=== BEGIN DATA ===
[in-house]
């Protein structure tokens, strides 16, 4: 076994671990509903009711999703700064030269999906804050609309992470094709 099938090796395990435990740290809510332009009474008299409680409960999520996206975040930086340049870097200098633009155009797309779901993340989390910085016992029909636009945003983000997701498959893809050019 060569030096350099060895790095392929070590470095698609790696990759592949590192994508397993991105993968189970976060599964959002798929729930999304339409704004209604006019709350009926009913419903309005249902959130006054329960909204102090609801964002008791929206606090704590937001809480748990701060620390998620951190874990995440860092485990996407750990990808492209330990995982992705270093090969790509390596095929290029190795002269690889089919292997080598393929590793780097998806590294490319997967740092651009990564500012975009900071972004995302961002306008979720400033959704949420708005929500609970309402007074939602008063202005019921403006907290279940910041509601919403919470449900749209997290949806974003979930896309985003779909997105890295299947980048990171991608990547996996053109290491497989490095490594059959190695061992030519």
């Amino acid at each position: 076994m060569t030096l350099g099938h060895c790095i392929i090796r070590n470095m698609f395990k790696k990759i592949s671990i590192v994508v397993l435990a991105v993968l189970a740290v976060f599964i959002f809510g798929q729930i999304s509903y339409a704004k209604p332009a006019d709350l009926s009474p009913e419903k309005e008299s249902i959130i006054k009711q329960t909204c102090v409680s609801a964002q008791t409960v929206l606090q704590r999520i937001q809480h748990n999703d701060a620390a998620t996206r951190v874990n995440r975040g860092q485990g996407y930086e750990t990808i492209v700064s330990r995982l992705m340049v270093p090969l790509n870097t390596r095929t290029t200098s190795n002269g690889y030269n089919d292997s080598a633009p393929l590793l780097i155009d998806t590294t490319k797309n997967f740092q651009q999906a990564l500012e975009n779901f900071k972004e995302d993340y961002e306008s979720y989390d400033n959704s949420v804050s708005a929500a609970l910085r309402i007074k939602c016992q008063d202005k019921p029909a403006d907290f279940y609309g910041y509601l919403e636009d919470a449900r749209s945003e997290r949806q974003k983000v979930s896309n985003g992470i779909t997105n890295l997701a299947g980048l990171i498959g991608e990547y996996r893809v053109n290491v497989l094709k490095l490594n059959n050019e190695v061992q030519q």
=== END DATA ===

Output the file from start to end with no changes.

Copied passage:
[in-house]
């Protein structure tokens, strides 16, 4: 076994671990509903009711999703700064030269999906804050609309992470094709 099938090796395990435990740290809510332009009474008299409680409960999520996206975040930086340049870097200098633009155009797309779901993340989390910085016992029909636009945003983000997701498959893809050019 060569030096350099060895790095392929070590470095698609790696990759592949590192994508397993991105993968189970976060599964959002798929729930999304339409704004209604006019709350009926009913419903309005249902959130006054329960909204102090609801964002008791929206606090704590937001809480748990701060620390998620951190874990995440860092485990996407750990990808492209330990995982992705270093090969790509390596095929290029190795002269690889089919292997080598393929590793780097998806590294490319997967740092651009990564500012975009900071972004995302961002306008979720400033959704949420708005929500609970309402007074939602008063202005019921403006907290279940910041509601919403919470449900749209997290949806974003979930896309985003779909997105890295299947980048990171991608990547996996053109290491497989490095490594059959190695061992030519």
């Amino acid at each position: 076994m060569t030096l350099g099938h060895c790095i392929i090796r070590n470095m698609f395990k790696k990759i592949s671990i590192v994508v397993l435990a991105v993968l189970a740290v976060f599964i959002f809510g798929q729930i999304s509903y339409a704004k209604p332009a006019d709350l009926s009474p009913e419903k309005e008299s249902i959130i006054k009711q329960t909204c102090v409680s609801a964002q008791t409960v929206l606090q704590r999520i937001q809480h748990n999703d701060a620390a998620t996206r951190v874990n995440r975040g860092q485990g996407y930086e750990t990808i492209v700064s330990r995982l992705m340049v270093p090969l790509n870097t390596r095929t290029t200098s190795n002269g690889y030269n089919d292997s080598a633009p393929l590793l780097i155009d998806t590294t490319k797309n997967f740092q651009q999906a990564l500012e975009n779901f900071k972004e995302d993340y961002e306008s979720y989390d400033n959704s949420v804050s708005a929500a609970l910085r309402i007074k939602c016992q008063d202005k019921p029909a403006d907290f279940y609309g910041y509601l919403e636009d919470a449900r749209s945003e997290r949806q974003k983000v979930s896309n985003g992470i779909t997105n890295l997701a299947g980048l990171i498959g991608e990547y996996r893809v053109n290491v497989l094709k490095l490594n059959n050019e190695v061992q030519q």